Diabetic eye diseases and their treatment
What Is Diabetic Eye Disease?
Diabetic eye disease is a term for several eye problems that can all result from diabetes.
What Is Diabetes?
Diabetes is a disease that affects the body’s ability to produce or use insulin effectively to control blood sugar (glucose) levels. Too much glucose in the blood for a long time can cause damage in many parts of the body. Diabetes can damage the heart, kidneys and blood vessels. It damages small blood vessels in the eye as well.
The Centers for Disease Control and Prevention (CDC) says that about 90% of vision loss from diabetes can be prevented. Early detection is key. People with diabetes should get critical, annual eye exams even before they have signs of vision loss. Studies show that sixty percent of diabetics are not getting the exams their doctors recommend.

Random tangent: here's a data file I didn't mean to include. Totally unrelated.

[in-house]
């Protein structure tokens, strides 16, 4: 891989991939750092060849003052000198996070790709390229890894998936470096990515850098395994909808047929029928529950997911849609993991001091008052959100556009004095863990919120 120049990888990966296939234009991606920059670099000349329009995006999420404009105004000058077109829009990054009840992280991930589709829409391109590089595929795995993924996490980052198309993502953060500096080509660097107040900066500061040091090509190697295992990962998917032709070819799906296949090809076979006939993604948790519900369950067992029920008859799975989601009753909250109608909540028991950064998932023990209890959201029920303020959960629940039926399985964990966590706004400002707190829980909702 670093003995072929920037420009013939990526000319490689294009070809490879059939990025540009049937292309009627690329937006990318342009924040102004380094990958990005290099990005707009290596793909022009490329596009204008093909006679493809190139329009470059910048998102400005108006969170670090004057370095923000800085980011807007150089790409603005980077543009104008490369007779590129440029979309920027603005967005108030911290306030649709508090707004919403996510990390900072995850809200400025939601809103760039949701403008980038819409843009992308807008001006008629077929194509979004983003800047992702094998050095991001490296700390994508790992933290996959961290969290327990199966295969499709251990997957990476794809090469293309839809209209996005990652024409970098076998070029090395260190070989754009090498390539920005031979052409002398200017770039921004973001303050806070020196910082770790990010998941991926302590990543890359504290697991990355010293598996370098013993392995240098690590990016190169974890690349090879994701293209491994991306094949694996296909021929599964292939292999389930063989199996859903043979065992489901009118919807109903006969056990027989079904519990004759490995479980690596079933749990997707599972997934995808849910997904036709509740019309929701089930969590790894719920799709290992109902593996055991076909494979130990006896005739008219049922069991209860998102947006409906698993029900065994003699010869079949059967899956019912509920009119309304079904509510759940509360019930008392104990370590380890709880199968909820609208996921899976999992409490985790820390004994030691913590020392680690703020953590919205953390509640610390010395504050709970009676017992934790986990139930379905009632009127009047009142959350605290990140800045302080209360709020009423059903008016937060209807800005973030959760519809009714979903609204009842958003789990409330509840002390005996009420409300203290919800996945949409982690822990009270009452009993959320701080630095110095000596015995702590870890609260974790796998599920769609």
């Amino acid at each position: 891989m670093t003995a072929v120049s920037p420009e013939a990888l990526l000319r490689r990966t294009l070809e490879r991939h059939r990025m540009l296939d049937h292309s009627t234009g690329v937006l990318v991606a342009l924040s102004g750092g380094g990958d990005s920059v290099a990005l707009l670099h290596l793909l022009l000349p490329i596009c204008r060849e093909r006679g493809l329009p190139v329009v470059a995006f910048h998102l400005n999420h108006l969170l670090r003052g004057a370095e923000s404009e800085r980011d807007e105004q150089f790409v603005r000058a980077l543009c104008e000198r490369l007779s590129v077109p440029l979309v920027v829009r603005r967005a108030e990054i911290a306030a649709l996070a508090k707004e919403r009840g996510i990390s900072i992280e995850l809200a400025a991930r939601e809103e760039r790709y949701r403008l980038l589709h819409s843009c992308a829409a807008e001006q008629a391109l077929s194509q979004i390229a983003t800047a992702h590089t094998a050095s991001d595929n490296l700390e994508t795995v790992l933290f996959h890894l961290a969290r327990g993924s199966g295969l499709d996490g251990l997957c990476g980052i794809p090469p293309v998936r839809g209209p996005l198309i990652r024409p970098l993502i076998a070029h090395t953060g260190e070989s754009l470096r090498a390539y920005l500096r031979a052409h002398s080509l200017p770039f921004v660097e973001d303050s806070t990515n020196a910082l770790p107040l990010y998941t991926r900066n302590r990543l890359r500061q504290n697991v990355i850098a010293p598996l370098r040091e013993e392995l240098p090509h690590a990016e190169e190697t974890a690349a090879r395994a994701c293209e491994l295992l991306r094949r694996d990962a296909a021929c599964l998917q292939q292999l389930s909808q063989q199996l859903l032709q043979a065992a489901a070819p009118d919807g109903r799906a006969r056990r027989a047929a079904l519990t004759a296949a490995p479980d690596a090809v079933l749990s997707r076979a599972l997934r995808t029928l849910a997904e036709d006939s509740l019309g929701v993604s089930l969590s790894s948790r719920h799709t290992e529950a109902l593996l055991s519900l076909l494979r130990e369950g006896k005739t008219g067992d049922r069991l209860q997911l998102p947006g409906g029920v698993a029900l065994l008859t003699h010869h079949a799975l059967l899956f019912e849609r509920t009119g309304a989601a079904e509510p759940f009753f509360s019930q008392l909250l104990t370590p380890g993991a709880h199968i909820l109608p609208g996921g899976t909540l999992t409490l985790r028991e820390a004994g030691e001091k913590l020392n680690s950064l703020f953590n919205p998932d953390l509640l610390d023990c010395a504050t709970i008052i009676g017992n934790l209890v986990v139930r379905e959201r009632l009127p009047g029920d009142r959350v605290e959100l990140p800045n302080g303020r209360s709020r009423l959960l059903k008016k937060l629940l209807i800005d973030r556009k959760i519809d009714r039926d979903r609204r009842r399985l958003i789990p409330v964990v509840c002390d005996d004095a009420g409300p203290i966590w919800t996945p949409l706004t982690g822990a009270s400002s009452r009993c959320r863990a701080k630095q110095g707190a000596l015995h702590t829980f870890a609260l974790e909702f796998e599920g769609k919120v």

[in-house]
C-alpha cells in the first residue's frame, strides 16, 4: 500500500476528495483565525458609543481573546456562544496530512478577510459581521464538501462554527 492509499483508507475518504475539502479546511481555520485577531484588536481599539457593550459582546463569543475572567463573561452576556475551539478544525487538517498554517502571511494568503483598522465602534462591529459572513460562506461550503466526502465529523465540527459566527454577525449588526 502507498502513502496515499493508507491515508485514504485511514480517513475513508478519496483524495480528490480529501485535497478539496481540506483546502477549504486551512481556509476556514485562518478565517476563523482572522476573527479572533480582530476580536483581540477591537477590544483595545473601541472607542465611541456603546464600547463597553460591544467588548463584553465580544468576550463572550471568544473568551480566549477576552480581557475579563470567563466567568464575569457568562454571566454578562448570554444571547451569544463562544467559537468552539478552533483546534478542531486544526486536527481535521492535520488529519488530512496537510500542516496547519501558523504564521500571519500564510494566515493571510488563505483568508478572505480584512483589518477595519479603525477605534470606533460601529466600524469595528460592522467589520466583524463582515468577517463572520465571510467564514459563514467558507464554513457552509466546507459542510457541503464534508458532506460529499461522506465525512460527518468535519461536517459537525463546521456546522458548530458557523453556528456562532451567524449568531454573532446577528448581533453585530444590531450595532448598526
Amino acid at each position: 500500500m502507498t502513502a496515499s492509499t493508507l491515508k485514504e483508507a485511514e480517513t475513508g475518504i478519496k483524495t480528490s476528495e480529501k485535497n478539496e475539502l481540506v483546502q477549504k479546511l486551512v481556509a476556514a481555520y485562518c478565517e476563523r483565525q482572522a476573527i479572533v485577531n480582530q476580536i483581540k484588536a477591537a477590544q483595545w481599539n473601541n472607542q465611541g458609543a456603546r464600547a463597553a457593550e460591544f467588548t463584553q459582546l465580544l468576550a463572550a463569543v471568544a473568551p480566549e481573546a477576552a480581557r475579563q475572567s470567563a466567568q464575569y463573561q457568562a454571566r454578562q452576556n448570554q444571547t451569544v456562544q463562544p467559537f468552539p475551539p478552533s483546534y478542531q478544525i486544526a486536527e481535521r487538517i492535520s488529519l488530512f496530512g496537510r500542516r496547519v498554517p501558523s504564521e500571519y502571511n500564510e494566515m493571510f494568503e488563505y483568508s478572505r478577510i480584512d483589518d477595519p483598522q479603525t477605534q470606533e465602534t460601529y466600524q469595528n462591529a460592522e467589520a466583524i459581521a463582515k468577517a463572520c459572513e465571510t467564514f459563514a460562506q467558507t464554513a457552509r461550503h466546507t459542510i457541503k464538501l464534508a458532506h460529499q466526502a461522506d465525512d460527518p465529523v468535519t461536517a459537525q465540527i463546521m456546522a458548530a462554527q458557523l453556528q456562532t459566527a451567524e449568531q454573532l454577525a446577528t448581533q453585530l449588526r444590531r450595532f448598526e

Diabetic eye disease includes:
- diabetic retinopathy,
- diabetic macular edema,
- cataract, and
Diabetic retinopathy is when blood vessels in the retina swell, leak or close off completely. Abnormal new blood vessels can also grow on the surface of the retina.
People who have diabetes or poor blood sugar control are at risk for diabetic retinopathy. Risk also increases the longer someone has diabetes. One woman developed diabetic retinopathy after living with diabetes for 25 years.
Diabetic macular edema
Macular edema happens when fluid builds up on the retina and causes swelling and blurry vision. Diabetes can cause macular edema. Diabetic macular edema can lead to permanent vision loss.
Diabetes and cataracts
Excess blood sugar from diabetes can causes cataracts. You may need cataract surgery to remove lenses that are clouded by the effects of diabetes. Maintaining good control of your blood sugar helps prevent permanent clouding of the lens and surgery.
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